From a geologist’s perspective, the Colorado plateau provides a unique exposure of millions of years of geologic history. From a layman’s perspective, it’s just beautiful scenery. The plateau encompasses the corners of Arizona, Utah, New Mexico, and Colorado, and includes such marvels as Glen and Grand Canyons, Painted Desert and Petrified Forest, and the mesas and plateaus of the Navajo and Hopi Nations. I took a trip up there last week, and here are a few photos.
Navajo bridges. The steep, deep canyons of the Colorado River created a huge geographical barrier limiting travel between Arizona and Utah and Nevada. The completion of the first Navajo Bridge in 1928 solved that problem.
The reason for the deep canyons has to do with the uplift of the Colorado Plateau and the integration of the Colorado River drainage basin, but geologists still debate the details of this landscape evolution.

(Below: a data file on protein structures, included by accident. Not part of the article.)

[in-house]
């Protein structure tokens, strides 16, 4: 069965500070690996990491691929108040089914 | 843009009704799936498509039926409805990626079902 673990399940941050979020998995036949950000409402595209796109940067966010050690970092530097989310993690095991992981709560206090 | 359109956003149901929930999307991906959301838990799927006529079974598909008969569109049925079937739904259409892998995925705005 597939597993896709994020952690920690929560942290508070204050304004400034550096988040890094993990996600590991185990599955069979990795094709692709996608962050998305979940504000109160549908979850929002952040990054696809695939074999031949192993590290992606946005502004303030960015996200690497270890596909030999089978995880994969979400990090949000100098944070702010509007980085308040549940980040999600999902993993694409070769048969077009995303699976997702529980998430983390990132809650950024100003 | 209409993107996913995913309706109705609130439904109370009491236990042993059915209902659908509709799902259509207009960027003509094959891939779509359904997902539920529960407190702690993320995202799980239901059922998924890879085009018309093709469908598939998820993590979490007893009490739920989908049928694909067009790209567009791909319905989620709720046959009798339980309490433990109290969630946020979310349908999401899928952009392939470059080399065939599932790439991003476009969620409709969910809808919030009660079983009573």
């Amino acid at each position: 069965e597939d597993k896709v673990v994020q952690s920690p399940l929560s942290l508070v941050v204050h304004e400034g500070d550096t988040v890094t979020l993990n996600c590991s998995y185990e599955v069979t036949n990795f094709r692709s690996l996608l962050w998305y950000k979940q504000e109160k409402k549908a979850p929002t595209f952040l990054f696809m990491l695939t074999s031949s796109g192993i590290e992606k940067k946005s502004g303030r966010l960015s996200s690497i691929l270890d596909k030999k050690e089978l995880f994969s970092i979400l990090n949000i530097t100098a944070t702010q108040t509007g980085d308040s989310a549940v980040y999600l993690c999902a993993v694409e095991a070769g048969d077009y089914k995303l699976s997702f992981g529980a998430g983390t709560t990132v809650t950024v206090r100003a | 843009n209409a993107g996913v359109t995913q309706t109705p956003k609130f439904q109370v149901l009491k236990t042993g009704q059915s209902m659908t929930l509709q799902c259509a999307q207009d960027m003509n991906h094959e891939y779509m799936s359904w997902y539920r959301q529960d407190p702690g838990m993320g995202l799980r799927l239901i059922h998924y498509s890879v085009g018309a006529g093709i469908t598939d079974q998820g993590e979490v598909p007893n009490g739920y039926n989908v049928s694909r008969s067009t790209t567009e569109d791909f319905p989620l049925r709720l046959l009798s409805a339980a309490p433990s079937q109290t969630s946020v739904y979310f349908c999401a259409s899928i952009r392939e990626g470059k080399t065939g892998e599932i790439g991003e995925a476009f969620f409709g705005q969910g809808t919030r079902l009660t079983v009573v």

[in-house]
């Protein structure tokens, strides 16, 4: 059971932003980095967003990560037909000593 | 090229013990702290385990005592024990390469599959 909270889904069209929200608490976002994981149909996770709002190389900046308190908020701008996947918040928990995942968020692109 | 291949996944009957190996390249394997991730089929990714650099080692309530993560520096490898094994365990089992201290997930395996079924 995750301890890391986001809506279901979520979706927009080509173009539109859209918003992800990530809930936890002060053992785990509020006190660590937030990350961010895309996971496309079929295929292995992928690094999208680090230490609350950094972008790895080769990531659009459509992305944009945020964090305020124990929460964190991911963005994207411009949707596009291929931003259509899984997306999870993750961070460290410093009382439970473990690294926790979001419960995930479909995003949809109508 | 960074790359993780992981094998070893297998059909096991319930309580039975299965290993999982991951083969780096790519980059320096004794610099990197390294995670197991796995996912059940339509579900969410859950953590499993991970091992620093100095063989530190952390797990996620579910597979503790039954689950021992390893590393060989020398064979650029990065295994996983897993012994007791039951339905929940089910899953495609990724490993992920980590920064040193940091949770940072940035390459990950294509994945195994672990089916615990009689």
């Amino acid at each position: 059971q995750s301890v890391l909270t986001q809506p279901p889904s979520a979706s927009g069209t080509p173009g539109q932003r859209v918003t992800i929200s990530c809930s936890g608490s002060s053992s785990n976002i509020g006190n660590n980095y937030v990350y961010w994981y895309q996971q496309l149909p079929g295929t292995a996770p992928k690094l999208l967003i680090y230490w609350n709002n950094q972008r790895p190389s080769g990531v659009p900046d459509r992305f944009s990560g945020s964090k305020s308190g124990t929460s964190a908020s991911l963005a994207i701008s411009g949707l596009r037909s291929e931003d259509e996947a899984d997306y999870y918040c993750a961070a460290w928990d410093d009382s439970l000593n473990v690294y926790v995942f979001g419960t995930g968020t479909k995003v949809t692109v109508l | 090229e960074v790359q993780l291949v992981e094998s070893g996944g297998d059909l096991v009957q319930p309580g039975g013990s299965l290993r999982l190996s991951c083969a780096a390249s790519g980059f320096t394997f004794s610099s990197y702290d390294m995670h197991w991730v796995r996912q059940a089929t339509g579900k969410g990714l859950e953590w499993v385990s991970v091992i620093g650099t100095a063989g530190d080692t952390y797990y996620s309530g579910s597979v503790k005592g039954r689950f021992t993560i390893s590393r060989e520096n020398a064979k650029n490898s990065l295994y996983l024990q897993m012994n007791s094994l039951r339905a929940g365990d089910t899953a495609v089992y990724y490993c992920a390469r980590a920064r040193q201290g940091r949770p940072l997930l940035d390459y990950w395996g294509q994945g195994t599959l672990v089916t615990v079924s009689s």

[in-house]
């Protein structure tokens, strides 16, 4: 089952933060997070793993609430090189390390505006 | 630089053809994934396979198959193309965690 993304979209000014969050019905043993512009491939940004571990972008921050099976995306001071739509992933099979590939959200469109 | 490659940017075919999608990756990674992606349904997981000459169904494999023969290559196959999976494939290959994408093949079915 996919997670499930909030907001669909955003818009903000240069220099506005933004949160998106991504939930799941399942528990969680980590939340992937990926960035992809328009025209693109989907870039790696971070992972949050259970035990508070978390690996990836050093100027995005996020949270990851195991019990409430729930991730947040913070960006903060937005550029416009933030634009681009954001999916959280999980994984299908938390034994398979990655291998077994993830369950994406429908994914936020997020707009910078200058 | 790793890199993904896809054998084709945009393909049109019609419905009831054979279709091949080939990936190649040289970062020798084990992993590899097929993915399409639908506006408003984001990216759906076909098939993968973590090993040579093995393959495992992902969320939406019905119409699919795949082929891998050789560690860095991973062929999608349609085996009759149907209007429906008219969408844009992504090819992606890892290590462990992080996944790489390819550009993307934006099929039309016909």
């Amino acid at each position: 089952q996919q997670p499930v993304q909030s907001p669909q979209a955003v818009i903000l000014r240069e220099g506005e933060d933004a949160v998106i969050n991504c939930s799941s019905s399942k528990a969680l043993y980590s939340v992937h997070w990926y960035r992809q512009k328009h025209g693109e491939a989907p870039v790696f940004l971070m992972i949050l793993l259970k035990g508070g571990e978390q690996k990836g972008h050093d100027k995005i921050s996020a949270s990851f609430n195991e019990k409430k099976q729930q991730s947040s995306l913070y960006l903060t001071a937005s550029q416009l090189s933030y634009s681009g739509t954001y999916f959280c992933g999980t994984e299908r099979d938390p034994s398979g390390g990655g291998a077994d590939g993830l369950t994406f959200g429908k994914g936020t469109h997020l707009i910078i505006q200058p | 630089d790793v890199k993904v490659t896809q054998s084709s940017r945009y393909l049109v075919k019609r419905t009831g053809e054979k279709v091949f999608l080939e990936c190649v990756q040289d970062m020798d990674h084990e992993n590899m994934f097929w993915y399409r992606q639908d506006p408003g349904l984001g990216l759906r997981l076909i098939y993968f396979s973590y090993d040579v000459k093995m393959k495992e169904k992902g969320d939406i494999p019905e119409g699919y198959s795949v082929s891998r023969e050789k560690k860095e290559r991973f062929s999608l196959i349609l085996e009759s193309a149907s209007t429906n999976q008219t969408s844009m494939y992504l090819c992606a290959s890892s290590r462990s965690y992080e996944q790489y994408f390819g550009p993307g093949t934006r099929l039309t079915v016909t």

Prior to the bridge, people crossed the river at Lee’s Ferry. Yes, there really was a ferry here. Now, this is the last place with road access to the river upstream of the Grand Canyon and is the departure point for river trips through the canyon. The river gauge at Lee’s Ferry is also a very significant location for water management in the West.
An experiment to kill and remove invasive Tamarisk trees from Lee’s Ferry apparently failed. Here you can see Tamarisk branches sprouting up from the cut off stump of the tree.
Sadly,Tamarisk dominates the vegetation along the Little Colorado River.
One finds balancing rocks such as these common near Lee’s Ferry. These sandstone boulders fell down a cliff and landed on a weaker mudstone formation. The mudstone around them eroded away, leaving them balancing on pedestals. The boulder protects the mudstone immediately below the boulder from eroding away.
Summer rainstorms provide significant precipitation in isolated areas, while nearby areas remain dry.
This area is significant for California Condor re-introduction (look closely at the bridge truss).